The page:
“But there are a lot of worrying conspiracy theorists that keep on making up allegations about vaccines,” he said. “Every five years, the main variables change. I’ve seen about six iterations of this. As soon as one pseudoscience theory is debunked, someone comes up with something new.”
Hotez, who also has a child with autism, said it was understandable that Bradstreet and others sought answers to the still somewhat mysterious disorder.
“If you Google something on the Web, you can get a quick and easy fix,” he said. “Unfortunately that’s what a lot of parents do, and there is a lot of garbage on the Internet.”
Bradstreet’s beliefs were doubly dangerous, Hotez said. Not only did they scare people off of vaccines — something that has led to a resurgence of measles in the U.S. — but the treatments themselves can also be deadly.
[The devastating impact of vaccine deniers, in one measles chart]
“Bradstreet was promoting chelation therapy, which is dangerous and without any benefit,” Hotez said. Chelation involves the use of chemicals to remove metals from a patient’s blood.
The U.S. Food and Drug Administration says chelation can be used in cases of acute poisoning, but Bradstreet believed the procedure could treat autism by removing mercury — supposedly introduced by vaccines — from an autistic person’s blood.
The FDA, however, has warned against such “chelation therapies” for autism: “Chelating important minerals needed by the body can lead to serious and life-threatening outcomes.”
“Chelation therapy never made any sense from a scientific standpoint,” Hotez added. “So in the zeal to chelate mercury, which, again, there is no basis showing [it is the problem], Bradstreet would also chelate the calcium, and that would cause a very toxic reaction.”
Posted by Remembering Dr. Bradstreet on Saturday, June 20, 2015
“Chelation is certainly not appropriate” for treating autism, Michael Katz, a senior adviser to the March of Dimes and professor emeritus at Columbia University, told The Washington Post. He added that numerous studies have debunked the link between mercury in vaccines and autism, rendering chelation pointless.
Bradstreet was also a believer in hyperbaric oxygen chambers and stem cell therapy for the autistic.
It is unclear what role Bradstreet’s controversial research and therapeutic techniques might have played in his death. According to the Gwinnett Daily Post, the FDA and Georgia’s Drugs and Narcotics Agency raided his Buford clinic in the days before his death.
“Multiple law enforcement officials said the U.S. Food and Drug Administration searched Bradstreet Wellness Center last week,” the newspaper reported on June 26. “On Monday, [June 22] plastic sheets covered the windows of the two suites the office takes up in a complex off Commerce Drive, and the doors were locked. ”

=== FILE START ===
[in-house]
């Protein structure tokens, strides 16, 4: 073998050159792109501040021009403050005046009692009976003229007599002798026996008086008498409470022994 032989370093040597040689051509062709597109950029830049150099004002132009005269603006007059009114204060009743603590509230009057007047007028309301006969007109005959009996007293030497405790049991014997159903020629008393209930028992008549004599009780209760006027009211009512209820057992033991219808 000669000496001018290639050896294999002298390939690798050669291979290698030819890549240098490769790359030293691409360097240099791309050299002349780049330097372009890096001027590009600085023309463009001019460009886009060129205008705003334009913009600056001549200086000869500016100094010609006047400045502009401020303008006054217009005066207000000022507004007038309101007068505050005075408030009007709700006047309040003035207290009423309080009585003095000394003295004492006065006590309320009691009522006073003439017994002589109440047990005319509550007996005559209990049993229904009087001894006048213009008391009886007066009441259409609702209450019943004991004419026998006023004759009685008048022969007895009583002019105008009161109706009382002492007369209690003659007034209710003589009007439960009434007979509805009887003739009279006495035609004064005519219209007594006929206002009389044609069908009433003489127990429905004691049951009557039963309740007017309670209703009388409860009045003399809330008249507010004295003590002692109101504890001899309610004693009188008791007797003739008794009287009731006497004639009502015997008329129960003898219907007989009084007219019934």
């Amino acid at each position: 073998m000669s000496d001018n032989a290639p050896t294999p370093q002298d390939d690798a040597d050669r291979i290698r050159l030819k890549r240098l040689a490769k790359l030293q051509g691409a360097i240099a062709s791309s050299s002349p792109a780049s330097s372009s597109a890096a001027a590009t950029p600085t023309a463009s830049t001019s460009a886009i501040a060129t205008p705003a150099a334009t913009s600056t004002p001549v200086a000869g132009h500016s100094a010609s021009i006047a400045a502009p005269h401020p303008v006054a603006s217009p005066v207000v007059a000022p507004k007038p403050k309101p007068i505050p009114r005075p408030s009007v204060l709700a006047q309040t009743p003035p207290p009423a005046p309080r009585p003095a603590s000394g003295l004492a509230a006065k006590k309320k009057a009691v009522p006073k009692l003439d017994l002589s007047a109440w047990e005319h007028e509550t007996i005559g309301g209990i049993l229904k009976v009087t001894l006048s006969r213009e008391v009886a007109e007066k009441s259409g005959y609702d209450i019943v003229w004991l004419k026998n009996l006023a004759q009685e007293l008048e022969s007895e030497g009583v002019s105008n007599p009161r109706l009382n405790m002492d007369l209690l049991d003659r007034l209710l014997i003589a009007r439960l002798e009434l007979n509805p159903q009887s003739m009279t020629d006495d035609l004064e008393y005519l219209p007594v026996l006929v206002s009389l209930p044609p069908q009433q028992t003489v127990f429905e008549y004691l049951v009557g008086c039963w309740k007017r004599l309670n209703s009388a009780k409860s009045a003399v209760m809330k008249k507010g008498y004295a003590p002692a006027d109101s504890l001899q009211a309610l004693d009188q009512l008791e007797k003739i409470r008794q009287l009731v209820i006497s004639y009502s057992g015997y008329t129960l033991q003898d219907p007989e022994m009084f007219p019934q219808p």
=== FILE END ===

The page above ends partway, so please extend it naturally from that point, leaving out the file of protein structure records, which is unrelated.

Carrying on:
It’s still unclear why the raid was carried out. For many, however, the timing seemed to fit with the official explanation of a suicide. Bradstreet’s body was found near where he and his wife vacation, the Daily Post reported. And, although less frequent than bullets to the head, suicide shots to the chest are not uncommon.
But Bradstreet’s family and broad network of supporters see a nefarious scheme in the series of events leading to his death.
“He was a fighter and would never just quit,” Bradstreet’s former wife, Lori, wrote on the gofundme Web site. “What we were told happened really does defy all reason. Thank you for all your help to find the truth.”
The Bradstreet family did not respond to multiple requests for comment.
“I can not accept the notion that Jeff would take his own life,” wrote former colleague, John Reinhold Sr. “His research was a threat to many representing huge financial losses in the hundreds of billions, if the direction his research was validating came to be accepted as ‘fact.’ We discussed this many times when he was in the earliest stages of his work. The public is unaware of how easy it is for someone knowledgeable whose financial interests are threatened to make a phone call and simply state, ‘He’s an annoyance we don’t need right now,’ and that simple statement putting plans in motion. If Jeff’s strong suspicions are right regarding cause and causes of autism, legal actions against those corporations implicated would be staggering and possibly unprecedented in the history of world finance. Jeff was brilliant and had every reason to live. Although we’ve not been in touch in recent years I can not fathom that he checked himself out.”